Rediff.com
Print this article

What Mark Mobius thinks Modi Sarkar should do

September 11, 2019 08:30 IST

'One thing the government has failed to do is to spend on infrastructure. The other thing is to make it easier for people to invest. The government needs to loosen up investment regulations and allow infrastructure spending to be shared with the private sector.' 

IMAGE: Prime Minister Narendra Modi and his party will have to deliver to stay in power, says Mark Mobius. Photograph: Richard Brian / Reuters

Mark Mobius is the founder, Mobius Capital Partners. Speaking to Samie Modak on the occasion of the launch of his book Invest for Good, the investment guru explains why companies need to focus on corporate responsibilities and good governance. 

Edited excerpts:   

 

How will the trade war impact world economy? 

In the short-term, people will pull back, not make fresh investment commitment due to heightened uncertainty. But there will be people who will benefit from this. A good example is Vietnam benefiting from the problems in China. 

Do you think it is rational what US President Donald Trump is doing? 

There is a whole class of people -- those in the middle- and lower-income bracket -- in America who have been ignored by the elites in Washington. 

If you go to any great American city, it is quite frightening. There is a feeling of lack of hope. Trump is tapping into this feeling. He is saying ‘you have been ignored. I am going to take care of you. The way I will do this is by going after China, Canada, and Mexico and getting your jobs back. Stopping the immigration as these people are taking your jobs’.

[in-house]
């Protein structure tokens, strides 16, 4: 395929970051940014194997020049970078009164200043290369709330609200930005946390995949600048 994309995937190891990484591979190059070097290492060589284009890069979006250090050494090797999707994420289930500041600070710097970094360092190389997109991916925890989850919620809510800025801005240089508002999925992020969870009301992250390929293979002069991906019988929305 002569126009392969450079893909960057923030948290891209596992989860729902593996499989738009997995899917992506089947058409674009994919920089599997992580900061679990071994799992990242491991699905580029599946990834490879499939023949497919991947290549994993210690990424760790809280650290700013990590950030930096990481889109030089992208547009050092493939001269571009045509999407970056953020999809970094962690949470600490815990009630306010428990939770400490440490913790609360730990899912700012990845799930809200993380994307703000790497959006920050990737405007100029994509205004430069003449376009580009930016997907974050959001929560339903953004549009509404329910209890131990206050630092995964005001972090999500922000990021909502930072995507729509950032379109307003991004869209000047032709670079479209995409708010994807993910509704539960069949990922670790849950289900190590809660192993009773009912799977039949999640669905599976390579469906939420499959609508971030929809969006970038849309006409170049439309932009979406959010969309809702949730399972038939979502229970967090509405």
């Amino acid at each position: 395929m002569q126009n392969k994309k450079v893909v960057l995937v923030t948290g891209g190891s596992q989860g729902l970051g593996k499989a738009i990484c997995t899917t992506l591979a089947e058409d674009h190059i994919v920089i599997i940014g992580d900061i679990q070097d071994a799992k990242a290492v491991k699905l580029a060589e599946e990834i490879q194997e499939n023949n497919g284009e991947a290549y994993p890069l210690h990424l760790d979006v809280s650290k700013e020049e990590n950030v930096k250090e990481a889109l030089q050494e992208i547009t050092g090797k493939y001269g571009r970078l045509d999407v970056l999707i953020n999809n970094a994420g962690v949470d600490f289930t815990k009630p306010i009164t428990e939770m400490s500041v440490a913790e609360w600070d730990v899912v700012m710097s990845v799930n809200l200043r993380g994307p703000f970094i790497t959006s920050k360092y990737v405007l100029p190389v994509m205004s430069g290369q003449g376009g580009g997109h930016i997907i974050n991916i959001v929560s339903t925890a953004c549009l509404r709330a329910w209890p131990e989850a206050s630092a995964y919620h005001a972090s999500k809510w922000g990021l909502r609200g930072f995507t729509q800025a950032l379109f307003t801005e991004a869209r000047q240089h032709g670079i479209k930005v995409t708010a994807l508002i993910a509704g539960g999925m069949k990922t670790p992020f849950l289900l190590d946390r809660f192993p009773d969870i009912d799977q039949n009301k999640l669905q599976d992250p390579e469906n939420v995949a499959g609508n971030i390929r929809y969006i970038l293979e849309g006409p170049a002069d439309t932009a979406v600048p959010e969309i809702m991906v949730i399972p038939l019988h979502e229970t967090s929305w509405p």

Where will all these lead us to? 

What is happening is that the populist movement is spreading. People are saying we have been ignored and are fed up. 

Prime Minister Narendra Modi is also tapping into the populist sentiment. 

What is more salient is that the internet revolution is placing information in the hands of the people. It is more immediate. It is also enabling people to organise demonstrations. 

Look at Hong Kong. If the elites don’t listen and there are no changes, it will lead to fascism and communism. You saw that in Venezuela. You had six families controlling the whole country. 

India’s economic growth has slowed. Do you think it will go down from here before it goes up? 

I think things will look up. Modi and his party will have to deliver if they want to stay in power. They have been delivering some of this. The direct bank account transfers, Aadhaar has helped a lot of people in India. It remains to be seen how widespread it is. 

One thing the government has failed to do is to spend on infrastructure. The other thing is to make it easier for people to invest. The government needs to loosen up investment regulations and allow infrastructure spending to be shared with the private sector. 

He has merged the banks, but also needs to issue more shares to the public -- both foreign as well as domestic. 

Your new book is titled Invest for Good. What are some of the key things you look at if you have to invest for good?